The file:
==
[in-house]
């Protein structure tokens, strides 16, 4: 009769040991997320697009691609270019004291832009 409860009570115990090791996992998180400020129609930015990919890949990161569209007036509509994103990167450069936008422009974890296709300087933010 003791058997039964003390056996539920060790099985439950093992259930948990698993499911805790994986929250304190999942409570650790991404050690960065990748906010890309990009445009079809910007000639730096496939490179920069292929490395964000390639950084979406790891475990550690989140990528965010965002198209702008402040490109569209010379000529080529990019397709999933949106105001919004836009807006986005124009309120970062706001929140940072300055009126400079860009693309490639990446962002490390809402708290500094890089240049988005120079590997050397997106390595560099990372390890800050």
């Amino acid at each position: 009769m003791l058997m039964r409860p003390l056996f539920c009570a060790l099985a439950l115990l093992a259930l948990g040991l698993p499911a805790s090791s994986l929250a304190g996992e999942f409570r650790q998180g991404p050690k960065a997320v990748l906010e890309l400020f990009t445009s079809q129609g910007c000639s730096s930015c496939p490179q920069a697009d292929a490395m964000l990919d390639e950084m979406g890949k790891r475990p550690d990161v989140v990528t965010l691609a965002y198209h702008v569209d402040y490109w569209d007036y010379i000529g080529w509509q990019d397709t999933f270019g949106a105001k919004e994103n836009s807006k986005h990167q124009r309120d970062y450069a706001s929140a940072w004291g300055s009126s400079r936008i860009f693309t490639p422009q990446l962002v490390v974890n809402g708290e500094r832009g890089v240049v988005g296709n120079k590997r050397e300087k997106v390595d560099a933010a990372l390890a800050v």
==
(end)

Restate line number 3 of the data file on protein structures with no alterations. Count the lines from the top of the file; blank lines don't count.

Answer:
């Amino acid at each position: 009769m003791l058997m039964r409860p003390l056996f539920c009570a060790l099985a439950l115990l093992a259930l948990g040991l698993p499911a805790s090791s994986l929250a304190g996992e999942f409570r650790q998180g991404p050690k960065a997320v990748l906010e890309l400020f990009t445009s079809q129609g910007c000639s730096s930015c496939p490179q920069a697009d292929a490395m964000l990919d390639e950084m979406g890949k790891r475990p550690d990161v989140v990528t965010l691609a965002y198209h702008v569209d402040y490109w569209d007036y010379i000529g080529w509509q990019d397709t999933f270019g949106a105001k919004e994103n836009s807006k986005h990167q124009r309120d970062y450069a706001s929140a940072w004291g300055s009126s400079r936008i860009f693309t490639p422009q990446l962002v490390v974890n809402g708290e500094r832009g890089v240049v988005g296709n120079k590997r050397e300087k997106v390595d560099a933010a990372l390890a800050v």